Skip to main content
Quick links

Longevity breeds long-term success

Markus Lang never wanted his herd to be an overnight sensation or a one-hit wonder, instead he’s enjoying the long-term benefits of his 2,000 VikingHolstein cows in Victoria’s Goulburn Valley, Australia.

Improved longevity has changed the focus of his Tatura farm in Victoria’s Goulburn Valley, allowing it to reduce the number of replacements and build a more profitable milking herd and an extra income stream.

Since moving to VikingGenetics more than a decade ago, the compounding effects of breeding several generations of cows with strong health traits from a reliable and strong data set are reflected in the healthy and robust herd.

Even with 2000 mostly Holstein cows at the Tatura farm, they don’t need to run a sick herd and the number of replacements continues to dwindle every year, easing staffing requirements and cutting costs.

“When you think about it, there’s definite change happening,” Markus says. “Improved longevity has absolutely changed our focus for the better.”

A prosperous family dairy business

Lang Dairies was established when Markus’ parents Werner and Josie arrived in Australia from Switzerland in 1982, settling at Tatura with 50 hectares and 90 cows.

Markus and his brother Phil took over management of the business in 2015, while Werner and Josie continue as active farmers.

They now operate as one business spread across three farms and 1500 hectares, sharing resources and machinery and employing five full-time staff and three part-timers.

The breeding success has allowed Markus and Phil to change and improve their business model, protecting it from variables such as feed costs and labour availability.

“We’ve noticed a big difference in our business with the improvements that have happened since we’ve been using VikingGenetics,” Markus said.

“Due the quality of stock we’re breeding, we’re needing less replacements, we are down to around 17 per cent replacement rate”, he says.

“The animals we breed survive longer in the herd because they perform better so we don’t have reasons to replace them. Better longevity means we can get away with a small portion of our total herd being young stock.”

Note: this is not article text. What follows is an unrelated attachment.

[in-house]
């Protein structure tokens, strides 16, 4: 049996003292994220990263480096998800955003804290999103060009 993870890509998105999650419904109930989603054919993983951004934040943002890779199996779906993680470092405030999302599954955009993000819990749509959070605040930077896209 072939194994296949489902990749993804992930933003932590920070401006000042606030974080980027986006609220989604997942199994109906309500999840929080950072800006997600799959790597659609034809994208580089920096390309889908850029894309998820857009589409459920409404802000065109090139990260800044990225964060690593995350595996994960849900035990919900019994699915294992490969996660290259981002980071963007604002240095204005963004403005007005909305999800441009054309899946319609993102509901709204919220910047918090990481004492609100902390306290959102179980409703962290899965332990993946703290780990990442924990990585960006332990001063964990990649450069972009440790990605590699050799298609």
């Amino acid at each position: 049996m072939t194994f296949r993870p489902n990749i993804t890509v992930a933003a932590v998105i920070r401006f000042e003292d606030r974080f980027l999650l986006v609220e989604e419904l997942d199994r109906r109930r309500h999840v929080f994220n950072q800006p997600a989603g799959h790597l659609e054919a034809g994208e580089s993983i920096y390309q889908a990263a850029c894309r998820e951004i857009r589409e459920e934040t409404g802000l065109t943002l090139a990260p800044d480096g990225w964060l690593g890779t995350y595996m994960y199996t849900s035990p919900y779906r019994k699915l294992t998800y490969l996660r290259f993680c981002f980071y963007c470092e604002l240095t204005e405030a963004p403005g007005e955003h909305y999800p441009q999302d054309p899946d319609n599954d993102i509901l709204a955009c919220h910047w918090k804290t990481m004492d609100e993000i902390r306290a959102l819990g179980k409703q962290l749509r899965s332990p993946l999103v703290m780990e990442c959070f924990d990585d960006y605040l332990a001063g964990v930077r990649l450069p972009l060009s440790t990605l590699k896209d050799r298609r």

“We’ve noticed a big difference in our business with the improvements that have happened since we’ve been using VikingGenetics,” Markus said.

Improving in all possible areas

The improved fertility, longevity and health has a positive impact on their business and profit.

“Because we don’t need as many replacements, the larger proportion of our total herd are milking animals. This improves the total business feed efficiency and come tough times when feed is expensive, more of the feed we grow, and purchase is going towards making milk rather than growing out young stock. We are becoming more self-sufficient with our forage needs.”

Beef on dairy – already a practice

The breeding success has also opened a new revenue source with Lang Dairies adding beef to the mix.

“Rather than going down the export heifer market we’ve moved more towards beef so we’ve got the option of going either way, depending on the market,” Markus said.

The shift has protected the business from the impacts of COVID on labour and international markets.

“We know the domestic beef market is booming and it means we don’t have to worry about the international market, but it’s also helpful from the labour point of view,” Markus said.

“A number of backpackers went home so we were tight for staff, which has been an industry-wide problem. We were able to focus on our main job of milking and feeding cows while cutting down on things less important to the business.

“All our beef calves went at a week, but now we’re back to a full team we’ve got the option of doing more with those beef animals.”

Markus said beef remained a sideline and wouldn’t detract from the dairy business, “but it’s another string to our bow made possible by the fertility, longevity and health of the herd”.

He continues to enjoy the cows created through VikingGenetics.

“We’re breeding a moderate-sized cow that is robust and has longevity which better suits what we’re trying to achieve,” he says.

“A breeding goal for us is to have an easy-to-manage herd and an easy-to-manage system and that takes the stress out of running the business.”

Facts of the farm

  • Size: 1,500Ha
  • Herd: 2,000 Holsteins
  • Average production litres per cow: 6,800
  • Fat: 4.41%
  • Protein: 3.47%
  • Kg/MS: 536
Read more about VikingHolstein